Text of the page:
Cultured, Clean, or Cloned: No Matter What You Call It, Is Cellular Agriculture The Future of Meat?
On December 2, 2020, the New York Times announced that Good Meat, a division of Just Foods, a U.S. based food company known mainly for its plant-based egg and mayonnaise replacements, won approval from Singapore to sell its lab-based chicken in a restaurant. They hailed this as the first time in the world that lab-based meats were being sold to the public. In fact, Supermeat, an Israeli startup, opened its test kitchen restaurant, The Chicken, to the public on an invitation-only basis in November, so it was, in fact, the first restaurant open to the public serving lab grown meats.
Other companies in Israel, the US and around the world are racing to produce chicken, beef and pork from cells. In early February, Aleph Farms, another Israeli startup, announced that its 3D bioprinting technology produced the world’s first cultivated meat ribeye steak, shown above (image credit, Aleph Farms/Technion – Israel Institute of Technology). What is lab-grown meat? What is its appeal to vegans or meat eaters? What are the advantages and challenges? And what are the kosher implications?
Cellular Agriculture is the industry term for creating meat from animal cells that are cultured in a lab and grown to produce real muscle and fat tissue. Other terms sometimes used include lab meat, clean meat, cultured meat, cultivated meat, and cloned meat. Unlike plant-based meat substitutes (such as the Impossible Burger, Beyond Meat, or startups like Redefine Meat, the products of cellular agriculture are actual meat, but they are created without raising, feeding, slaughtering, and processing animals (with the exception of obtaining the initial cells, see discussion below).
While clean meat would certainly not appeal to most ideological vegans, many people who have embraced a vegan diet (or increasingly vegan diet) may find the product appealing. Few or no animals are harmed, food safety (freedom from contamination) is more easily assured, the and environmental impacts of production are astronomically lessened, all the while the end product is (at least in theory) identical to meat from slaughtered animals (we are not there yet, of course). These are factors that motivate most people who purchase vegan foods, so the market is certainly viable. Given these factors, once the quality of the product is achieved and the cost becomes comparable to regular meat, the advantages would be such that the majority of the meat market could well be cellular agriculture-based.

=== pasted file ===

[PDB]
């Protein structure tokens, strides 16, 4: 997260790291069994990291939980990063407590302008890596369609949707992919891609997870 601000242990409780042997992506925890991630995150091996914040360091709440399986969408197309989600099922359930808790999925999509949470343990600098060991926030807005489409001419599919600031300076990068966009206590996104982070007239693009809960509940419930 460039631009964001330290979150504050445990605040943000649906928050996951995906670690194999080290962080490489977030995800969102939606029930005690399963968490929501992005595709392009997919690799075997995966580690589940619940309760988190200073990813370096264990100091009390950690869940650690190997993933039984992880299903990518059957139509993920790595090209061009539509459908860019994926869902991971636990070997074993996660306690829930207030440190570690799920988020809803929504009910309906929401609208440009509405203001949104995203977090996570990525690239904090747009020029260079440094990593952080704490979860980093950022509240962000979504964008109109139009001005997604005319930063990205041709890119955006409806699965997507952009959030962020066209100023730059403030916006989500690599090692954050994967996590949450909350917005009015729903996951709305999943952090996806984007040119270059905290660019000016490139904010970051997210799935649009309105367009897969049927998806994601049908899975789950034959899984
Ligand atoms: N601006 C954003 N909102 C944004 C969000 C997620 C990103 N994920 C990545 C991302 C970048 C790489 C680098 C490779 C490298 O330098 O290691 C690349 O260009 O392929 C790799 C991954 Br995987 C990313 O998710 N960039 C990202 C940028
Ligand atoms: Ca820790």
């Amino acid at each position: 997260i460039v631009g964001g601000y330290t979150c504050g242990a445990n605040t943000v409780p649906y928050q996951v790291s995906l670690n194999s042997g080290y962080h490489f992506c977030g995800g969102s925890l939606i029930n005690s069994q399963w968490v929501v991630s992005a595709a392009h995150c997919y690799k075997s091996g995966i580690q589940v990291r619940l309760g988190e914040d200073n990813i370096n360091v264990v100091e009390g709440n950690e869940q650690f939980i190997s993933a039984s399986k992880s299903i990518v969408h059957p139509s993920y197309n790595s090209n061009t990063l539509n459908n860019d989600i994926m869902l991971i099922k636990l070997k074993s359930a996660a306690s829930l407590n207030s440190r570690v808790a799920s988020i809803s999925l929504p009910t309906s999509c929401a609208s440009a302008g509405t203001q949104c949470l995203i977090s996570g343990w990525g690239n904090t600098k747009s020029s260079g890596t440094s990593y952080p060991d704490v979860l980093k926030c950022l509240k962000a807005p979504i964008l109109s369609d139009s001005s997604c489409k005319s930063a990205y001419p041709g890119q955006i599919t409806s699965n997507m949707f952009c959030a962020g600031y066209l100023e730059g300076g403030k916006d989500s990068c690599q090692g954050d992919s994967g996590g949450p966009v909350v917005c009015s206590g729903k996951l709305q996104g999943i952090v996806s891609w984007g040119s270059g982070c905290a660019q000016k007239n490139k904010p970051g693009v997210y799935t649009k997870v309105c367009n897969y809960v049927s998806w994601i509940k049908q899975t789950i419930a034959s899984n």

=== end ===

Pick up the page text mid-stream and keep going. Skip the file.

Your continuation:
What are the implications for people who observe kosher laws?
As with the application of Jewish law to any new technology, there are different opinions as to how to treat clean meat. Partly, this is due to the changes of a rapidly evolving technology; much of halacha is fact based, and as the facts change, so does the legal consequences. There are numerous excellent articles that treat this subject in depth: 1, 2, 3, 4. It should also be noted that while the overwhelming majority of kosher certifications are maintained by orthodox affiliated rabbis and organizations, the Conservative movement also weighs in on these issues and their conclusions are largely in line with that of the orthodox authorities. The following is a summary of the major issues and conclusions, and as a summary, it glosses over the details.
The primary factors that will determine whether the clean meat product is kosher, and how it is classified, are: (1) the source of the original cells, and (2) the nature of the growth medium.
One of the selling points in the clean meat industry is that animals are not harmed in the process, the cells are obtained from a living animal. If the source cells are extracted from a part of the animal that is considered edible (muscle or fat tissue), that impacts the kosher status. While there are contrary opinions, the majority consensus appears to be that such cells cannot be taken from a living animal, only from an animal that is a kosher species and properly slaughtered. This is, incidentally, the parallel approach taken in Islamic Law for the product to be considered Halal (Hamdan MN, Post MJ, Ramli MA, Mustafa AR. Cultured Meat in Islamic Perspective. J Relig Health. 2018 Dec;57(6):2193-2206. doi: 10.1007/s10943-017-0403-3. PMID: 28456853